wave off that honorific. Surely, however, R.E.M. is America's most resourceful rock & roll band.
R.E.M.'s greatest resource is its four members -- not their musicianship, in technical terms, so much as the ideas and personalities that they express through their music -- and they've remained unerringly true to their instincts. Such fidelity is difficult to maintain amid critical acclaim and climbing sales figures, which you'd expect might lead them self-consciously to break with or replicate a successful formula. But R.E.M., unpredictable and self-invented, has always operated more on intuition than formulas. This band does not carry a map, and not knowing what lies around the next curve is part of the fascination and fun of following R.E.M.
Musically, Out of Time is R.E.M.'s most baroque album; it breaks out of the guitar-bass-drums-voice format to make room for everything from harpsichord and strings, on "Half a World Away," to funky, Jimmy Smith-style organ and a cameo rap by KRS-One of Boogie Down Productions, on "Radio Song." The songs are enriched, not cluttered, by these embellishments. Kate Pierson of the B-52's sings on three numbers, shining on the roistering folk-country duet "Me in Honey," and Peter Holsapple, the former dB's leader who accompanied the band on its last tour, lends a hand here and there on guitar and bass.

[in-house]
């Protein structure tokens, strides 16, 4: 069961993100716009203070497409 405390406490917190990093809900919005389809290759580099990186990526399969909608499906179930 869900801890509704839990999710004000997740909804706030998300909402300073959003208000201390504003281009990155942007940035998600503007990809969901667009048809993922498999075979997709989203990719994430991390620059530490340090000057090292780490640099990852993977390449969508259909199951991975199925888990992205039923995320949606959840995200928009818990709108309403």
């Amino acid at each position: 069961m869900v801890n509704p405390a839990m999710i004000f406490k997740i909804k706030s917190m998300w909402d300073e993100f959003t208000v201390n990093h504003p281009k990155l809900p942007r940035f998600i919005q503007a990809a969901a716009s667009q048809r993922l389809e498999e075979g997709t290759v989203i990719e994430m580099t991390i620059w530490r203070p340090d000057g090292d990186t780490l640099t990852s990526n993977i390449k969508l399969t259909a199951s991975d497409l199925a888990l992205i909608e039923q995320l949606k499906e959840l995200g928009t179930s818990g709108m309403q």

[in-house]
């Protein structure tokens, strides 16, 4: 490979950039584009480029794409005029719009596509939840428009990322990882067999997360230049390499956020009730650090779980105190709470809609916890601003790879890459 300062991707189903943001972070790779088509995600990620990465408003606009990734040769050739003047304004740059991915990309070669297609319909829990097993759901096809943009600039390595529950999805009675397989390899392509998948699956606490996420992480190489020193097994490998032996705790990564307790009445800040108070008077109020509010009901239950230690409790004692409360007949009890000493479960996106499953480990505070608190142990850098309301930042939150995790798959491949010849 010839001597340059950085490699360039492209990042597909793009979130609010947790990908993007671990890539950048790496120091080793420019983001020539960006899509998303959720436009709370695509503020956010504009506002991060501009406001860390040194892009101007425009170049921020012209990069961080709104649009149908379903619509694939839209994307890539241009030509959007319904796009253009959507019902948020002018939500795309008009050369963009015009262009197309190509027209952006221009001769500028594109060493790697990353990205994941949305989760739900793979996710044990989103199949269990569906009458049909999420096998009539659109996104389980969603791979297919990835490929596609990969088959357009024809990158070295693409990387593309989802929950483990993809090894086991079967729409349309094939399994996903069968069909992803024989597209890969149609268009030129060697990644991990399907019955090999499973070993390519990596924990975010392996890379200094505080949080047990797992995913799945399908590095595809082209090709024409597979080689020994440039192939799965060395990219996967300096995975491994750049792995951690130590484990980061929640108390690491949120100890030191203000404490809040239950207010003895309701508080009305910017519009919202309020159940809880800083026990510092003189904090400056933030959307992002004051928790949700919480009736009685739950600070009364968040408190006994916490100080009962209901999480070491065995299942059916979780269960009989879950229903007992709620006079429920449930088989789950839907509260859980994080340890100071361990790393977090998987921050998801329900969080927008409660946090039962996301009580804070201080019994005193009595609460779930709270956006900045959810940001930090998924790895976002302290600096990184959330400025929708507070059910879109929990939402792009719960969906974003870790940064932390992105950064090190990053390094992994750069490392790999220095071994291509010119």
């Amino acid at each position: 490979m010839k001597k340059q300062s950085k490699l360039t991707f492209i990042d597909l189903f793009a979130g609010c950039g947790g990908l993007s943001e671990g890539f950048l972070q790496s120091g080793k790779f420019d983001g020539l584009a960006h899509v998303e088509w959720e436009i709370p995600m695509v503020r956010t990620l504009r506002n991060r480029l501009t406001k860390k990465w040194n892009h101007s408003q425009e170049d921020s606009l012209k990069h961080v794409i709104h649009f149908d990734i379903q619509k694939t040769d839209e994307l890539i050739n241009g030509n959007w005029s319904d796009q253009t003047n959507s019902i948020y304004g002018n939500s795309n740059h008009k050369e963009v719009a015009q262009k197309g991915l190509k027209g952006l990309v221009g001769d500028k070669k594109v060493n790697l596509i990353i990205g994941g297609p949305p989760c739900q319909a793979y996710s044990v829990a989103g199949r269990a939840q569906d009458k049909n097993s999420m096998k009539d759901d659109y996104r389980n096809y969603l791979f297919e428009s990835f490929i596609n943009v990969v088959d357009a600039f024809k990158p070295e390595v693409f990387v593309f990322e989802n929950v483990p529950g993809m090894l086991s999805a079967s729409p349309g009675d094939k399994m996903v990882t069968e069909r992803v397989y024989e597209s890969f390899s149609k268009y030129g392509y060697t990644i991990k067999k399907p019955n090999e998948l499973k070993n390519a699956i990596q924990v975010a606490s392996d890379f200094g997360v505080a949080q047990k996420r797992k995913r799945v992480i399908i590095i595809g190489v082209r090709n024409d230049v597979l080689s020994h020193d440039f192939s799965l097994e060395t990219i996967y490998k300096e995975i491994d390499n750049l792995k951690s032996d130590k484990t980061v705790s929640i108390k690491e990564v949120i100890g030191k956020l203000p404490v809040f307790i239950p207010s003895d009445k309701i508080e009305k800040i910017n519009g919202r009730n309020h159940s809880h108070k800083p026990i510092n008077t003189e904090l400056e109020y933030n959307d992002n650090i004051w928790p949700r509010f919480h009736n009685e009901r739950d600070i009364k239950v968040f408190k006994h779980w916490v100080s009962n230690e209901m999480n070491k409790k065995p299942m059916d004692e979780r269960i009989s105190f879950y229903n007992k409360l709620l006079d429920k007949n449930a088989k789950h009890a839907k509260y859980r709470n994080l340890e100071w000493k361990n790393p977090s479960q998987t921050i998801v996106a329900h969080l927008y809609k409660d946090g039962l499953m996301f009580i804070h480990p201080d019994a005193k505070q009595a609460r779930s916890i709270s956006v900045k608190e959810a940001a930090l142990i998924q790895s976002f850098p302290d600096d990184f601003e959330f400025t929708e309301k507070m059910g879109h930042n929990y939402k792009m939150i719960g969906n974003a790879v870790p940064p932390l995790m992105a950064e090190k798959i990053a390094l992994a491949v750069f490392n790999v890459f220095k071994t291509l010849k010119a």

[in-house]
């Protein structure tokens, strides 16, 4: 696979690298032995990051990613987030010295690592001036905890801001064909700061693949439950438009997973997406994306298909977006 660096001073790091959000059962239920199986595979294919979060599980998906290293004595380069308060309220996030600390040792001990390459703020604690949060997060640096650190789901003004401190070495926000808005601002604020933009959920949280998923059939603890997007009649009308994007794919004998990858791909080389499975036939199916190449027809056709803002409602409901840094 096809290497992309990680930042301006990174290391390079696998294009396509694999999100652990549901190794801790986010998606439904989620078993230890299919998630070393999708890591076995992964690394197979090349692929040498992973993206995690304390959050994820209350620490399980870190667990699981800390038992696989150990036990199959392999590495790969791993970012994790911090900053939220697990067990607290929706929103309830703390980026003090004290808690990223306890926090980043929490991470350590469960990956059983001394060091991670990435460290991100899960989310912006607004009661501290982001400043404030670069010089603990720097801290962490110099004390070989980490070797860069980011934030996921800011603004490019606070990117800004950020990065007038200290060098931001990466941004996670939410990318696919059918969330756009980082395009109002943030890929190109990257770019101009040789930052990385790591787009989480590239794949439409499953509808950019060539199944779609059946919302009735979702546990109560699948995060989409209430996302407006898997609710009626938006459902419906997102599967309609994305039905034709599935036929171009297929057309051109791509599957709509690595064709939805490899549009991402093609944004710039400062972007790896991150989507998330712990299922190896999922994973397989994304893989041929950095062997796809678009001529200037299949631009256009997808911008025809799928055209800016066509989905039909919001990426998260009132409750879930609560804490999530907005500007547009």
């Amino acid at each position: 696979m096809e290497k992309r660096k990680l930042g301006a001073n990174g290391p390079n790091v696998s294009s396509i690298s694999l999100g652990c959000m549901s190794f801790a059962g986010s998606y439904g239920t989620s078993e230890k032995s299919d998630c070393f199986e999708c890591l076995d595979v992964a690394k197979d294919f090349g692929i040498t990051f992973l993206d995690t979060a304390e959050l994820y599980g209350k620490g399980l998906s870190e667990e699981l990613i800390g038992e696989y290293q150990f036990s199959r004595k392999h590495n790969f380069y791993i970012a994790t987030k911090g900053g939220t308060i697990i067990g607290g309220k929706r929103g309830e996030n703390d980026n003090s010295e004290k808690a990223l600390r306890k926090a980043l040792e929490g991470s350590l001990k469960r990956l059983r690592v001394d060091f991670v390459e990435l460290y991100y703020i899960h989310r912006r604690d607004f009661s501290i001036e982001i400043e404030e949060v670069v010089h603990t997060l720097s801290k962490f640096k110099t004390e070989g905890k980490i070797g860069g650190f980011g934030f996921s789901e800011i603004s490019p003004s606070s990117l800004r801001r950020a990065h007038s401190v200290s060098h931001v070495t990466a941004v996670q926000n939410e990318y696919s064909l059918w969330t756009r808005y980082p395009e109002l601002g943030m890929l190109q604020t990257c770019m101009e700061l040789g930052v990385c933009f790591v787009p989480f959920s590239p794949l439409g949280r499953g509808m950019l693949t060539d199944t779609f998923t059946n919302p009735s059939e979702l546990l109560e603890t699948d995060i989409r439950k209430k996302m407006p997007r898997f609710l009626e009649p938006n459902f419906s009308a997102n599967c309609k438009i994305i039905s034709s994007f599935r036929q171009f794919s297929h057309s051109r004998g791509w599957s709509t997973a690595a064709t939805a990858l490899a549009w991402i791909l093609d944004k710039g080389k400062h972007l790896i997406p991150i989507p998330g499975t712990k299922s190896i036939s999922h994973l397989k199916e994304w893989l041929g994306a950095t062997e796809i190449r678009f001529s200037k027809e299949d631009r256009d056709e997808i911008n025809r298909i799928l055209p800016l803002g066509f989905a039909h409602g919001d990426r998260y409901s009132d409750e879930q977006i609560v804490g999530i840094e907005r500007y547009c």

All of this indicates that R.E.M. is no longer a closed circle, and the outreach allows the group to broaden its scope without diluting its essential character. As on Document and Green, the band and Scott Litt share the production credit on Out of Time, and despite the added flourishes the album is certainly not overproduced. There's no superficial glazing, and the raw, unvarnished content of the songs cuts through. The strings convey emotion, whether they are as sepulchral as doomsday ("Low") or as lithe as springtime ("Near Wild Heaven"). Even when instruments are layered upon one another, as in the subtle swell of strings, guitars and mandolins on the existentially despondent "Losing My Religion," they make a point. That point is "Life gets bigger," and R.E.M. deals with life's billowing complexities throughout Out of Time.
The band members, especially bassist Mike Mills, move outside of their prescribed roles to experiment a little. Mills, for instance, pumps up the jam on "Radio Song," ripping into its prick